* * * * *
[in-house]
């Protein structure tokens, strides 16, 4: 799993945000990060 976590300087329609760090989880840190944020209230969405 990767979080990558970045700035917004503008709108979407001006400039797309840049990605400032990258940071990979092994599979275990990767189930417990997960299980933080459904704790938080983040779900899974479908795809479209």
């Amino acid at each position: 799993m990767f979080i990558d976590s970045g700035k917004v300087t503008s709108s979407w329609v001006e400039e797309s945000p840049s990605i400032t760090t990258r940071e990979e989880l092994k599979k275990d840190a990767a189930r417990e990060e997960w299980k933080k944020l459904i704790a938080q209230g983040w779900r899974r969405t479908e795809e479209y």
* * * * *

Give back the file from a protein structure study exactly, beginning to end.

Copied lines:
[in-house]
């Protein structure tokens, strides 16, 4: 799993945000990060 976590300087329609760090989880840190944020209230969405 990767979080990558970045700035917004503008709108979407001006400039797309840049990605400032990258940071990979092994599979275990990767189930417990997960299980933080459904704790938080983040779900899974479908795809479209």
């Amino acid at each position: 799993m990767f979080i990558d976590s970045g700035k917004v300087t503008s709108s979407w329609v001006e400039e797309s945000p840049s990605i400032t760090t990258r940071e990979e989880l092994k599979k275990d840190a990767a189930r417990e990060e997960w299980k933080k944020l459904i704790a938080q209230g983040w779900r899974r969405t479908e795809e479209y």